Elizabeth Brunazzi

Native Gifts; Steeple Chase; The Patience of Dogs: Elizabeth Brunazzi

Native Gifts

A malady
born of advancing age,
love arrived by a back road,,
She accepted him
like a native woman
enchanted by colorful beads,
or a crow pecking shards from dark soil
holding the shiny tin in his beak,
black wings spreading against the metal gray sky
flying toward the nest.

Steeple Chase

Young Buddha escaping the sleeping castle, your beautiful young wife, your infant son, your horse’s hooves
velveted, silent over the pavement stones, the cosmos conspiring in your mission,
You ascend on your white mount, charging over rooftops and steeples,

Young Chagall loved his wife to tears, his horse still white riding over Russian rooftops after her death
in Paris he painted her white against the still cobalt sky, the hearts and flowers he offers her still red
as ever, and his cow keeps jumping over the moon,

I’m the dish round as a silver full moon running hand in hand with my spoon big as a house,
you’re the cow jumping over me again while from the ground the big brown dog
and the little black dog are still laughing their heads off as we take off into the sky,

Just ahead in the near distance three white dwarf girls with monkey faces, bound together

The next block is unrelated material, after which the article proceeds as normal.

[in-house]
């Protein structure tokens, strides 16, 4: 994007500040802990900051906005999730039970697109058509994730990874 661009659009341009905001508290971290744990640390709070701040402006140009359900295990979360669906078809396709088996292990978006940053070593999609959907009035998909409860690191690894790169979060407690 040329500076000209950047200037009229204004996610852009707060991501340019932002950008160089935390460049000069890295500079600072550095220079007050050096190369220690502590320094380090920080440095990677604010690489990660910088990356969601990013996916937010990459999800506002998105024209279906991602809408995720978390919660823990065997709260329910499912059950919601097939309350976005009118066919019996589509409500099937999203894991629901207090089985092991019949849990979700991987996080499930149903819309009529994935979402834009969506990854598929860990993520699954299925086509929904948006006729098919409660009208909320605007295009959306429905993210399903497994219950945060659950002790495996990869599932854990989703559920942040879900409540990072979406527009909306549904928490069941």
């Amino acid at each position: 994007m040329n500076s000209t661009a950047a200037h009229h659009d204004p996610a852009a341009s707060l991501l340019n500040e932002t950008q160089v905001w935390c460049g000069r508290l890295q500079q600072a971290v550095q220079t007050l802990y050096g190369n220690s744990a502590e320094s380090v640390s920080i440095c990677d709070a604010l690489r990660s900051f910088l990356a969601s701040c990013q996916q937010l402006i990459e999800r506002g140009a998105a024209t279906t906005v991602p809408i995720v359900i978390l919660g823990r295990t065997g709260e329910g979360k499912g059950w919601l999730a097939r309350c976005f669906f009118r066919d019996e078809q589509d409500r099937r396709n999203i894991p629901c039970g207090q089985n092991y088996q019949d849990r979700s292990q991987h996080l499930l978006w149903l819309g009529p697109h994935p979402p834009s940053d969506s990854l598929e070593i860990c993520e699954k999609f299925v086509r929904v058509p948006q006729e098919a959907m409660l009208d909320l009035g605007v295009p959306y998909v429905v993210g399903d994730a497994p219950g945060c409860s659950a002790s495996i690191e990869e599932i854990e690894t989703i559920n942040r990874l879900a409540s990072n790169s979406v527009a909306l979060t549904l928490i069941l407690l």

like a packet of cigars float in the ether. What are they telling us not to hear, to see, to speak of?

Hold onto my hand, moonie spoon.

The Patience of Dogs

Mexico, March 2018

They arrive at dawn
the fluting, silvered cries
of small black birds
like thousands of sparks
falling from the vines
carpeting the walls of the courtyard
painted ochre and ox-blood red,

They arrive at dawn
the long howls of the street dogs
lying on the pavement of the plaza
near the cathedral
greetings to the sunrise
announcements of the end
of the wait in darkness
for the longed-for return of light
and leavings of food,

They arrive at dawn
the great iron bells tolling
in the belfry of the rose cathedral
in form a wedding cake
marrying night with day
darkness with light
weaving sounds gradually fading out,
the momentary vibrations
felt inside the body
dissipating, extinguishing
with the full opening of day,

They accompany
the flight of dreams
repeated scenes
where I am looking for
a friend of long date, a beloved comrade
an exile like myself
left Argentina long ago
for France, for Paris,
I am still looking for him
on a great boulevard in Paris
where he is looking for me
and I see him driving
in a passing car,
I start to run
I call out to him
running faster and faster
but he always passes by, looking for me,
he never sees me
and I cry out
the silent cry heard in dreams
forever unheard
silence itself,

I am running along the same boulevard
looking for my daughter,
I have invited her to come, to find me in Paris,
and she appears just in front of me,
each time at a different age,
a small child
an adolescent
a woman in middle age
with two sons
but the meeting is delayed
always postponed to another point
for a reunion that never happens,

Suddenly I see my own car,
I have returned to the point
of my departure
where my great red setter
still waits beside the car,
I wonder that I could have left her there
alone in the street by the car without a leash
waiting since when, since forever
and what could have happened to her
if I could not get back and find her there in time
if the wait became too long
but she is still there waiting